This attractive, if somewhat bland, riverside town at the foot of the Elephant Mountain range, not far from the sea, is known for its French colonial architectural remnants—and for salt and pepper. In the dry season, laborers can be seen along the highway to Kep, working long hours in the salt fields; pepper plantations are scattered around the province. Kampot is the departure point for trips to the seaside resort of Kep and Bokor Hill Station. The coastal road from Sihanoukville to Kampot is somewhat rough, but has spectacular views. Several limestone caves speckle the landscape from Kampot to Kep to the Vietnam border. Plan at least a morning or afternoon excursion to see the cave at Phnom Chhnork.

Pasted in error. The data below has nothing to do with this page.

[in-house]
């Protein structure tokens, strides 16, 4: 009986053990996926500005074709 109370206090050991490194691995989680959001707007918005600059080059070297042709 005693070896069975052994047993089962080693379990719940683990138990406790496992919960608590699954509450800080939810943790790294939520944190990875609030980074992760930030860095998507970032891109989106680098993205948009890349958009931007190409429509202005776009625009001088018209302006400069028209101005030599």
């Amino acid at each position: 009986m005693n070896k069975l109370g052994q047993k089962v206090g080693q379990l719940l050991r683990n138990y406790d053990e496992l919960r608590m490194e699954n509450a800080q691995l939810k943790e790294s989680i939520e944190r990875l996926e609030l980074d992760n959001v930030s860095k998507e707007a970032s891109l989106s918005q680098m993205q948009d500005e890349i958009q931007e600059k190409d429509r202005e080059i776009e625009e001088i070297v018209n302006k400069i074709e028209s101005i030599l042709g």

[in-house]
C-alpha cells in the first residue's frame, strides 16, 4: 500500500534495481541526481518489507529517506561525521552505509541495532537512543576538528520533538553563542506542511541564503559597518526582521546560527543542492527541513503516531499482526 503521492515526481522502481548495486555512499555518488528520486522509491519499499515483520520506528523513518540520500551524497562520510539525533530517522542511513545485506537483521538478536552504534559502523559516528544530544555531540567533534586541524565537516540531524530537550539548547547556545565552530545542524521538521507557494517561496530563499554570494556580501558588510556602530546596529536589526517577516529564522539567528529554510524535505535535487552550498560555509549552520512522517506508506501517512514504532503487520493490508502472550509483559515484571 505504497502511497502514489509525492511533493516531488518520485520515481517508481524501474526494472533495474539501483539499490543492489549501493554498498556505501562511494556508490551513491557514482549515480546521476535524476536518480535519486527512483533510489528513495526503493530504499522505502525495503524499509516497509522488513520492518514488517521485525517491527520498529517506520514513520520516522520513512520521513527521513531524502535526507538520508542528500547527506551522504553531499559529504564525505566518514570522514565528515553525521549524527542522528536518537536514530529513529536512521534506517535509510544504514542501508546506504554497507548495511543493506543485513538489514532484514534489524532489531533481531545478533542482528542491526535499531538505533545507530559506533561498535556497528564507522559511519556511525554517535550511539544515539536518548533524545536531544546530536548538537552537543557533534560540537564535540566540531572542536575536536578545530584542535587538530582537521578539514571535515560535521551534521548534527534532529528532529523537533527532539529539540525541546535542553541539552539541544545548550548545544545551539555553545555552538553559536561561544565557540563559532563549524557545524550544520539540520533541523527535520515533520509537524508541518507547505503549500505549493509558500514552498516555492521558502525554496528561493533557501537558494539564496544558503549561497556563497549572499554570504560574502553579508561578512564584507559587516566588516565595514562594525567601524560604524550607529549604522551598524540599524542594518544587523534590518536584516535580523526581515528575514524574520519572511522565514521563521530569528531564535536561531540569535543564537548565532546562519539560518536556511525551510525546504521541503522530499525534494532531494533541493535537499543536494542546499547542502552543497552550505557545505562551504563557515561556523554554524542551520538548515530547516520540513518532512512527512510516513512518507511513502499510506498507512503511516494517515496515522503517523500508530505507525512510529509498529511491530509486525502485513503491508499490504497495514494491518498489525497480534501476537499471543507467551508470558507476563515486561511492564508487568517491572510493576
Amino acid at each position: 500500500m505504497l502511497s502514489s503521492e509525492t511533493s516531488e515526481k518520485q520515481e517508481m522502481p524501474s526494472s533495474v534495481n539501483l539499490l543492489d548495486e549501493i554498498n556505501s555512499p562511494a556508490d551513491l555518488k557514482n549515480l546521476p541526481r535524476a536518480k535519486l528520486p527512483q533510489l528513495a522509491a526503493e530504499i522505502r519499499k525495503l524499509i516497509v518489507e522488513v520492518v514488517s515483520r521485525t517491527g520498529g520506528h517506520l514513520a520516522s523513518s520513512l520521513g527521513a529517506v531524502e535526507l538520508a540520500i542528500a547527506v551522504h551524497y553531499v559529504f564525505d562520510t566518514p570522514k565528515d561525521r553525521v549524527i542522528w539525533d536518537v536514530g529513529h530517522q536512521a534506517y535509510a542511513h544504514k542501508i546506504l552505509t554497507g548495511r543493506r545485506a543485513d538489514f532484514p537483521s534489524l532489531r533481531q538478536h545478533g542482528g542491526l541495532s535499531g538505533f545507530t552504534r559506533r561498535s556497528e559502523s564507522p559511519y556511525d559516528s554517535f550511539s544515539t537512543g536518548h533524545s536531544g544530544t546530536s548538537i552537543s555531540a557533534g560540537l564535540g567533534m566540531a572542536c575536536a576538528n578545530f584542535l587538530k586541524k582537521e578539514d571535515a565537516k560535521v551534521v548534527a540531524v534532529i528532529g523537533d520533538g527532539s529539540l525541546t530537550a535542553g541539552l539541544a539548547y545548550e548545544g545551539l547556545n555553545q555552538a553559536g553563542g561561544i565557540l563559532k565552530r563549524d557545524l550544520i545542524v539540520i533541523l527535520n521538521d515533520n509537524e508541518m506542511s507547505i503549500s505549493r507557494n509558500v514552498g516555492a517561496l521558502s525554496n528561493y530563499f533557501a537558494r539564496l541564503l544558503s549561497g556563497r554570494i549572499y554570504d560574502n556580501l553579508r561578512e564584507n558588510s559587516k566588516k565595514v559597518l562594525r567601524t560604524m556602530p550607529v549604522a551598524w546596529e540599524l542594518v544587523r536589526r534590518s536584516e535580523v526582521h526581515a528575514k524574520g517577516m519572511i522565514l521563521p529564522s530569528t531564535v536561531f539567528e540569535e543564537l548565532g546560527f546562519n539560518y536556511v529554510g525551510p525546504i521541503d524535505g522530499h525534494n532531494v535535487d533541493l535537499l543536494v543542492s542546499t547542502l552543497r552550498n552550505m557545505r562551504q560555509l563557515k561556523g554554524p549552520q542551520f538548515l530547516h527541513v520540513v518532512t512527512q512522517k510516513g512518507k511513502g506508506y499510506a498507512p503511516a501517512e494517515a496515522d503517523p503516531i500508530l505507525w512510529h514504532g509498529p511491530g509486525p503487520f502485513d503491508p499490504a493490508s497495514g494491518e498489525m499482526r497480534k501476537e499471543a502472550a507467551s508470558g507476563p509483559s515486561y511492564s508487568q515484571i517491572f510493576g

Elsewhere In Cambodia
Cambodia's second-largest city straddles the Sanker River in the center of the country's rice bowl. Dusty Battambang is bypassed by most visitors to Cambodia, but...
- 2 Restaurants
- 3 Hotels
- 9 Things To Do